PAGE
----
Payrolls surged and wages climbed, both positives for President Biden and the Federal Reserve. But stagnant labor market participation highlights a key risk.
Employers are hiring and wages are rising but the number of people actively working or looking for jobs remains stagnant, a phenomenon that is making it difficult for the Federal Reserve and White House to determine how much the labor market has recovered and how long the U.S. economy will continue to need hefty support.
Employers added 850,000 workers to payrolls in June, a strong number that was buttressed by rising wages as employers scramble to hire to meet surging customer demand. The report gives the Biden administration encouraging talking points, and the Fed a sign that the economy is making progress toward the central bank’s full employment goal.
But the fact that workers aren’t rushing back to the job market injects a note of caution into an otherwise sunny outlook. The labor force participation rate, a measure of people working or looking for jobs, has barely budged in recent months and was unchanged at 61.6 percent in June. It remains sharply down from 63.3 percent before the crisis started.
With displaced workers lingering on the labor market’s sidelines more than a year after the pandemic began — and months into the economy’s reopening — policymakers may need more time to assess how much room the labor market has left to expand and how long it will take.
If many former workers have permanently stopped looking for jobs because they retired or have just given up, it could mean that the labor market will become tight well before employment returns to its former peak. But if those workers are still planning to return to the work force once schools fully reopen and more people are vaccinated — which most economists think is more likely — it means that substantial healing still lies ahead.
That could matter for policy decisions at the Fed, which has slashed rates to near-zero and engaged in a massive bond-buying campaign to keep the economy humming. If the labor market needs to reabsorb a lot of workers as people begin to search for jobs later this year, central bankers may want to keep their policies in full force for longer to help stoke demand and pave the way for a faster recovery.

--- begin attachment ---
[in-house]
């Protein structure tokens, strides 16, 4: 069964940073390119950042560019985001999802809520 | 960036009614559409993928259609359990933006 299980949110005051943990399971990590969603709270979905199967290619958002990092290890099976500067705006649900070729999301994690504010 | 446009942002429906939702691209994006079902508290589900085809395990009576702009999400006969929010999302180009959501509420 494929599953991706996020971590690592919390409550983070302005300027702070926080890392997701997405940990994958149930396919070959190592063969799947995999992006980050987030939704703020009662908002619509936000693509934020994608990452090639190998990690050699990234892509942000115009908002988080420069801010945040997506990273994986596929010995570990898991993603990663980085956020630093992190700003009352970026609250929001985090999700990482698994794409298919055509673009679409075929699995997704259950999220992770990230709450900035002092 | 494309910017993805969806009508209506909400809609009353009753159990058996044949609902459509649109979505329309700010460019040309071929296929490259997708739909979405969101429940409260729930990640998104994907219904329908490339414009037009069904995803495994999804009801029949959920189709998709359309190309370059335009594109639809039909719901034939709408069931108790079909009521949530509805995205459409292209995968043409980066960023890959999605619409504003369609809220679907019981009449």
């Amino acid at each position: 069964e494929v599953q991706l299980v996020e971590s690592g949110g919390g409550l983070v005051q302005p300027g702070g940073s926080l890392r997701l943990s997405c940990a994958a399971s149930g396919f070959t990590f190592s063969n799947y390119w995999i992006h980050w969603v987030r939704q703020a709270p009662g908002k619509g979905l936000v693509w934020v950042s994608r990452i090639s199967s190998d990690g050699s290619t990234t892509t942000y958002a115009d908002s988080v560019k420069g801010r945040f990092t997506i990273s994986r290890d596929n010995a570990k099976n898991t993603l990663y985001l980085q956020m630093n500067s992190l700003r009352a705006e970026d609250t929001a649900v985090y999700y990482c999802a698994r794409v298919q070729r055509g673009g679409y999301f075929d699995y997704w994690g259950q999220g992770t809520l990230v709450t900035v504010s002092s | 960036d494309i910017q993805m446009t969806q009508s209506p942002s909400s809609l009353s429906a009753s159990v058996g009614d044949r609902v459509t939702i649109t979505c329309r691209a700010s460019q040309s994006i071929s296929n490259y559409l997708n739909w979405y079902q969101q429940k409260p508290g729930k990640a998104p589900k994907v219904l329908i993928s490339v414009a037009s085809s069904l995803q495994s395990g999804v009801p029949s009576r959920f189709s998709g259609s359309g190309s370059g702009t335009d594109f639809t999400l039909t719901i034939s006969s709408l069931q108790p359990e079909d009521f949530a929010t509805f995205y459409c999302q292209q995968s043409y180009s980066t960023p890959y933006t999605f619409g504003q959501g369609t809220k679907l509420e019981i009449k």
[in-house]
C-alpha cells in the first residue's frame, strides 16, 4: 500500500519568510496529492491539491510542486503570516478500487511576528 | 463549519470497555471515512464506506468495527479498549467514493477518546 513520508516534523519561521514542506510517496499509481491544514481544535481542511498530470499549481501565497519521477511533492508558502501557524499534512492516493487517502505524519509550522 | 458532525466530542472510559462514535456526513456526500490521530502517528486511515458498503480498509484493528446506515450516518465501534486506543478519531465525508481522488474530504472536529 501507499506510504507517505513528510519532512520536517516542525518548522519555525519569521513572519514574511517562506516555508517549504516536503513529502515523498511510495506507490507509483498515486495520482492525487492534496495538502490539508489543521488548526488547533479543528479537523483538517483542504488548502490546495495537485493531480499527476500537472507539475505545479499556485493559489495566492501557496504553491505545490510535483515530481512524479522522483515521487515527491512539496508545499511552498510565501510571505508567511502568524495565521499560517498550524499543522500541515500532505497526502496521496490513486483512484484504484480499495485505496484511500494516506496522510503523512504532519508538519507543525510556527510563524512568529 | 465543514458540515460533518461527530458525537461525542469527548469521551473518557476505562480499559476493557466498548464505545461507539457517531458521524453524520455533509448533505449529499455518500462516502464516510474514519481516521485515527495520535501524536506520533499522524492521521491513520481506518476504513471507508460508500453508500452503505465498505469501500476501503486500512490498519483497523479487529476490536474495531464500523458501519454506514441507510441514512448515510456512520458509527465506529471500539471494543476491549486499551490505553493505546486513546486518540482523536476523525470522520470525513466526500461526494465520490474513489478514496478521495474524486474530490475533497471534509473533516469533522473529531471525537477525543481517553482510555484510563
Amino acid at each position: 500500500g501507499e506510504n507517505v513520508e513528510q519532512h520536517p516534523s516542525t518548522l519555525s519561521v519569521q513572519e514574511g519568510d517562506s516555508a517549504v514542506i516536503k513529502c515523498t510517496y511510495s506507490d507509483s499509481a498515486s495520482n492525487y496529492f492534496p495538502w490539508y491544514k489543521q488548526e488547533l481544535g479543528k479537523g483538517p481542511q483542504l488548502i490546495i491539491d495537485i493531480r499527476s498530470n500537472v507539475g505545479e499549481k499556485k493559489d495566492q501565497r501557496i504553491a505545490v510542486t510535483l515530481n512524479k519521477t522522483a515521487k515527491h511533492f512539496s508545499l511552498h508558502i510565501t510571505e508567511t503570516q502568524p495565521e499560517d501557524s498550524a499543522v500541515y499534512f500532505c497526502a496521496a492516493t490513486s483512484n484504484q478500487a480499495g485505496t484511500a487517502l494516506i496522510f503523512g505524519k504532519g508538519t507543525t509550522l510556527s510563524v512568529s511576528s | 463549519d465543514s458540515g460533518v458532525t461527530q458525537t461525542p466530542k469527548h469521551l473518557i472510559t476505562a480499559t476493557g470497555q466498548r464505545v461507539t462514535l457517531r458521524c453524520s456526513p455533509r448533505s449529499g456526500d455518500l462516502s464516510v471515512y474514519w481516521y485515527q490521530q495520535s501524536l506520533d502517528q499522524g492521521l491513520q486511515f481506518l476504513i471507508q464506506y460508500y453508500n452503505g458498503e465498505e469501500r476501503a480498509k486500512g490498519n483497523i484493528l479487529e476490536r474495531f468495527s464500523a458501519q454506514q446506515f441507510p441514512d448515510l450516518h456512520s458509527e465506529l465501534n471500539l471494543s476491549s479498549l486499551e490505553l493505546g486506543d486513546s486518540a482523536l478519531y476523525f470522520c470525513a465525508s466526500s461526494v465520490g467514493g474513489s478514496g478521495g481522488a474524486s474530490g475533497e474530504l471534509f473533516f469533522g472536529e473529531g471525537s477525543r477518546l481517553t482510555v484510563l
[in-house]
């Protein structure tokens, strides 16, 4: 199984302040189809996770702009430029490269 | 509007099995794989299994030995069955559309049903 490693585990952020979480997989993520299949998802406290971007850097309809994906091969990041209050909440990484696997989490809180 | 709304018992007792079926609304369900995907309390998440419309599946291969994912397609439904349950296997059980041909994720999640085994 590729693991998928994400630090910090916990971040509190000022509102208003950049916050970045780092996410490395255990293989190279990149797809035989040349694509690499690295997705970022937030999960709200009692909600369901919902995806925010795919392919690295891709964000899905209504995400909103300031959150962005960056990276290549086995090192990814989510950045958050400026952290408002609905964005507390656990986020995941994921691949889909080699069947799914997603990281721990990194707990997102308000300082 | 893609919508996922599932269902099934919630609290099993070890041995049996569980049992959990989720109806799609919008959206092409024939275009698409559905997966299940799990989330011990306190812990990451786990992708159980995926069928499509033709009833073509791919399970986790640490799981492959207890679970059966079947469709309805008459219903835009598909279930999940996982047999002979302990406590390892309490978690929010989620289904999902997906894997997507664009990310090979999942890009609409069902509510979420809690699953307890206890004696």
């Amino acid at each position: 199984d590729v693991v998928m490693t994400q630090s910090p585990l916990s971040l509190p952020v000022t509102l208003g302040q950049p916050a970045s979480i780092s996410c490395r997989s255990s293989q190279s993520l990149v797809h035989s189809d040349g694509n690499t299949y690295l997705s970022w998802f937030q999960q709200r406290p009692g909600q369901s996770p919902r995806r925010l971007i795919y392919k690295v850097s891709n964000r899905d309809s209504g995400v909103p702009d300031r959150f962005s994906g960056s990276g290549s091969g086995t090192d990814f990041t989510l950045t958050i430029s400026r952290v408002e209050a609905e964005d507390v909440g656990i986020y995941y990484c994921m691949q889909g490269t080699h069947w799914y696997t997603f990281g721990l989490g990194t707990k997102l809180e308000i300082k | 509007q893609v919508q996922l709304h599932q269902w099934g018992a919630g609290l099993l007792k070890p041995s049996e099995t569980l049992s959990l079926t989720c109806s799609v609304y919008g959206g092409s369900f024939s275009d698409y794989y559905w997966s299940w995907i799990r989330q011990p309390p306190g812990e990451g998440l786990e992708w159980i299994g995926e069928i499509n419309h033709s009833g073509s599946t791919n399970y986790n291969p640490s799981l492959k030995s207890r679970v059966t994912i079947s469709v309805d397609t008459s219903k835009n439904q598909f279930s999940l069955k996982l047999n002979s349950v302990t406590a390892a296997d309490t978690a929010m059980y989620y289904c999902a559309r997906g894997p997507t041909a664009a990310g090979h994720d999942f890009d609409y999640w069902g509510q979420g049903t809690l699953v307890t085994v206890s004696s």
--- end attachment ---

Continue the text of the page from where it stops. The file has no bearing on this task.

“They will probably look at the headline number, which is good, but then ask: ‘How much slack is there?’” said Priya Misra, head of global rates strategy at TD Securities. “And that depends on participation.”
The poor performance in the overall participation rate belies some strength in the underlying details. Employers in their prime working years, defined as 25 to 54 in the report, did work or look in greater numbers in June. The weakness came as teenagers worked or looked less and people older than 55 saw no change. And participation for Black workers surged — exceeding the participation rate for white people for just the second time on record. The last time that happened was in 1972.
The fact that employment is rebounding more strongly for a demographic group that is often at a labor market disadvantage, paired with rising wages, helps support the White House’s view that President Biden’s policies and the healing economy are giving people more power over their economic fates.
“Today’s job news brought us something else to celebrate,” Mr. Biden said during remarks at the White House after the data were released.
“That kind of competition in the market doesn’t just give workers more ability to earn higher wages,” he said. “It gives them the power to demand to be treated with dignity and respect in the workplace. More jobs, better wages. That’s a good combination.”
The jobs numbers were also a welcome reprieve for an administration that has been surprised by, and criticized for, weak job gains in previous months. Job gains fell short of analyst expectations in May and April, prompting criticism from Republicans, who said the $1.9 trillion economic aid bill the president signed in March was holding back the recovery — by extending supplemental benefits for unemployed workers through September, which some businesses blame for difficulties hiring workers — and stoking rapid inflation.